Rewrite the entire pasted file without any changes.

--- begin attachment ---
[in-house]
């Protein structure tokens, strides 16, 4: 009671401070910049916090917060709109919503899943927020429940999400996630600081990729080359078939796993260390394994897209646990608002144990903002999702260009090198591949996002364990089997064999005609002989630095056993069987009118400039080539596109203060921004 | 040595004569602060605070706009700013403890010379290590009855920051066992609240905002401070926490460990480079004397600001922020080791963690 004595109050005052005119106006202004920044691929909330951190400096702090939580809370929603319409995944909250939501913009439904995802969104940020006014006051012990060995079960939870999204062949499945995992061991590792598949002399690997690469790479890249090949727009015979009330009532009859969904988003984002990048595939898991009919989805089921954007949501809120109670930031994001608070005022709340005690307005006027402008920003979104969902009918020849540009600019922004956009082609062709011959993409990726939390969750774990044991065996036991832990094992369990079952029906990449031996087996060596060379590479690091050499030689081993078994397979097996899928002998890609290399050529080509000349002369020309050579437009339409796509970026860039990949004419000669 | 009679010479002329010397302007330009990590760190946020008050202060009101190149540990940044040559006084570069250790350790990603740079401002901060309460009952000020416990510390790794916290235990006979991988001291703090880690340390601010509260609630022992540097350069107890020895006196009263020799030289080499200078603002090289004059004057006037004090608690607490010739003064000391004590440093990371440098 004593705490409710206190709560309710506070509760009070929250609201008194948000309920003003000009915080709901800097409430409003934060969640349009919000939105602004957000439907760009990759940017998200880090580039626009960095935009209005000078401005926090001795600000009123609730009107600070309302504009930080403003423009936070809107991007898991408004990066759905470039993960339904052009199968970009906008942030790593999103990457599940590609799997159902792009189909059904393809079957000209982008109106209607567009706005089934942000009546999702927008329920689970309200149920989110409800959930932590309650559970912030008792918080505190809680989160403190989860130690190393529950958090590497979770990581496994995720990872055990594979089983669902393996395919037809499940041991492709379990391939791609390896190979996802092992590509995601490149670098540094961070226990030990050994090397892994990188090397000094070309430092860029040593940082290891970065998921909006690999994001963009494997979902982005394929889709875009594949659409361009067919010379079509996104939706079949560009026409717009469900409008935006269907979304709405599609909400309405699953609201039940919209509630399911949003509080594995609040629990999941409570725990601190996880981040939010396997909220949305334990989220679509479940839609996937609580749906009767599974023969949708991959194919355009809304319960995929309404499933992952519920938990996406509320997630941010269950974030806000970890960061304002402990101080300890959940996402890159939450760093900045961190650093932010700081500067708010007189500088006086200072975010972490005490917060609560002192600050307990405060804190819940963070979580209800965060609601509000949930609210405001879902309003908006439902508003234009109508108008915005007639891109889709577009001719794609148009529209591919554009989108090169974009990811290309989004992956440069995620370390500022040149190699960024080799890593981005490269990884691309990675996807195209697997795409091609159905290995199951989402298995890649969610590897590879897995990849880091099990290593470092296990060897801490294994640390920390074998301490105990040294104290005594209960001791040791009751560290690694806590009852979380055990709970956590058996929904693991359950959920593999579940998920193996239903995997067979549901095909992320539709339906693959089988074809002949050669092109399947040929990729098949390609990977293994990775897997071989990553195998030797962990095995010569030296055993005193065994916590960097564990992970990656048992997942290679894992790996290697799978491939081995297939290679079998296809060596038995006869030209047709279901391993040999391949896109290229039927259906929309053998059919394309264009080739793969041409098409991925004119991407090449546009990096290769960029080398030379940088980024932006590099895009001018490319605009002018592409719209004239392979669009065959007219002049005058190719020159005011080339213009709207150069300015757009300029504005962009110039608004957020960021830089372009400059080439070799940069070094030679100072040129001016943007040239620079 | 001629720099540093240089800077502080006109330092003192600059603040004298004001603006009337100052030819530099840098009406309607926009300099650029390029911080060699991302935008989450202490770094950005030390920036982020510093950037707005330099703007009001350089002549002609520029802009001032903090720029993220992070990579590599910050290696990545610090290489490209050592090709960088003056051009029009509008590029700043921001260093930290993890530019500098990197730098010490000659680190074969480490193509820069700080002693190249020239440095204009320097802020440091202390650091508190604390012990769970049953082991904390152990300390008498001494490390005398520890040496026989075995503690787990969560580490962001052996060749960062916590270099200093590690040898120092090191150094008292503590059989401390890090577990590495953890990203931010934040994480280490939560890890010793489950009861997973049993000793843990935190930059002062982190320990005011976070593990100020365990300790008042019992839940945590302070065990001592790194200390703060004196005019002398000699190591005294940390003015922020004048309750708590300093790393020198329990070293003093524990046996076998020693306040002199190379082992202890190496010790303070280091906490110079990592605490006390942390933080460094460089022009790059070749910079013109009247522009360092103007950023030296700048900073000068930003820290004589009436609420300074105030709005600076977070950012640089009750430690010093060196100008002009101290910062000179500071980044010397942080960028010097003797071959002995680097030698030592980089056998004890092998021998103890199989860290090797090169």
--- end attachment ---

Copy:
[in-house]
């Protein structure tokens, strides 16, 4: 009671401070910049916090917060709109919503899943927020429940999400996630600081990729080359078939796993260390394994897209646990608002144990903002999702260009090198591949996002364990089997064999005609002989630095056993069987009118400039080539596109203060921004 | 040595004569602060605070706009700013403890010379290590009855920051066992609240905002401070926490460990480079004397600001922020080791963690 004595109050005052005119106006202004920044691929909330951190400096702090939580809370929603319409995944909250939501913009439904995802969104940020006014006051012990060995079960939870999204062949499945995992061991590792598949002399690997690469790479890249090949727009015979009330009532009859969904988003984002990048595939898991009919989805089921954007949501809120109670930031994001608070005022709340005690307005006027402008920003979104969902009918020849540009600019922004956009082609062709011959993409990726939390969750774990044991065996036991832990094992369990079952029906990449031996087996060596060379590479690091050499030689081993078994397979097996899928002998890609290399050529080509000349002369020309050579437009339409796509970026860039990949004419000669 | 009679010479002329010397302007330009990590760190946020008050202060009101190149540990940044040559006084570069250790350790990603740079401002901060309460009952000020416990510390790794916290235990006979991988001291703090880690340390601010509260609630022992540097350069107890020895006196009263020799030289080499200078603002090289004059004057006037004090608690607490010739003064000391004590440093990371440098 004593705490409710206190709560309710506070509760009070929250609201008194948000309920003003000009915080709901800097409430409003934060969640349009919000939105602004957000439907760009990759940017998200880090580039626009960095935009209005000078401005926090001795600000009123609730009107600070309302504009930080403003423009936070809107991007898991408004990066759905470039993960339904052009199968970009906008942030790593999103990457599940590609799997159902792009189909059904393809079957000209982008109106209607567009706005089934942000009546999702927008329920689970309200149920989110409800959930932590309650559970912030008792918080505190809680989160403190989860130690190393529950958090590497979770990581496994995720990872055990594979089983669902393996395919037809499940041991492709379990391939791609390896190979996802092992590509995601490149670098540094961070226990030990050994090397892994990188090397000094070309430092860029040593940082290891970065998921909006690999994001963009494997979902982005394929889709875009594949659409361009067919010379079509996104939706079949560009026409717009469900409008935006269907979304709405599609909400309405699953609201039940919209509630399911949003509080594995609040629990999941409570725990601190996880981040939010396997909220949305334990989220679509479940839609996937609580749906009767599974023969949708991959194919355009809304319960995929309404499933992952519920938990996406509320997630941010269950974030806000970890960061304002402990101080300890959940996402890159939450760093900045961190650093932010700081500067708010007189500088006086200072975010972490005490917060609560002192600050307990405060804190819940963070979580209800965060609601509000949930609210405001879902309003908006439902508003234009109508108008915005007639891109889709577009001719794609148009529209591919554009989108090169974009990811290309989004992956440069995620370390500022040149190699960024080799890593981005490269990884691309990675996807195209697997795409091609159905290995199951989402298995890649969610590897590879897995990849880091099990290593470092296990060897801490294994640390920390074998301490105990040294104290005594209960001791040791009751560290690694806590009852979380055990709970956590058996929904693991359950959920593999579940998920193996239903995997067979549901095909992320539709339906693959089988074809002949050669092109399947040929990729098949390609990977293994990775897997071989990553195998030797962990095995010569030296055993005193065994916590960097564990992970990656048992997942290679894992790996290697799978491939081995297939290679079998296809060596038995006869030209047709279901391993040999391949896109290229039927259906929309053998059919394309264009080739793969041409098409991925004119991407090449546009990096290769960029080398030379940088980024932006590099895009001018490319605009002018592409719209004239392979669009065959007219002049005058190719020159005011080339213009709207150069300015757009300029504005962009110039608004957020960021830089372009400059080439070799940069070094030679100072040129001016943007040239620079 | 001629720099540093240089800077502080006109330092003192600059603040004298004001603006009337100052030819530099840098009406309607926009300099650029390029911080060699991302935008989450202490770094950005030390920036982020510093950037707005330099703007009001350089002549002609520029802009001032903090720029993220992070990579590599910050290696990545610090290489490209050592090709960088003056051009029009509008590029700043921001260093930290993890530019500098990197730098010490000659680190074969480490193509820069700080002693190249020239440095204009320097802020440091202390650091508190604390012990769970049953082991904390152990300390008498001494490390005398520890040496026989075995503690787990969560580490962001052996060749960062916590270099200093590690040898120092090191150094008292503590059989401390890090577990590495953890990203931010934040994480280490939560890890010793489950009861997973049993000793843990935190930059002062982190320990005011976070593990100020365990300790008042019992839940945590302070065990001592790194200390703060004196005019002398000699190591005294940390003015922020004048309750708590300093790393020198329990070293003093524990046996076998020693306040002199190379082992202890190496010790303070280091906490110079990592605490006390942390933080460094460089022009790059070749910079013109009247522009360092103007950023030296700048900073000068930003820290004589009436609420300074105030709005600076977070950012640089009750430690010093060196100008002009101290910062000179500071980044010397942080960028010097003797071959002995680097030698030592980089056998004890092998021998103890199989860290090797090169």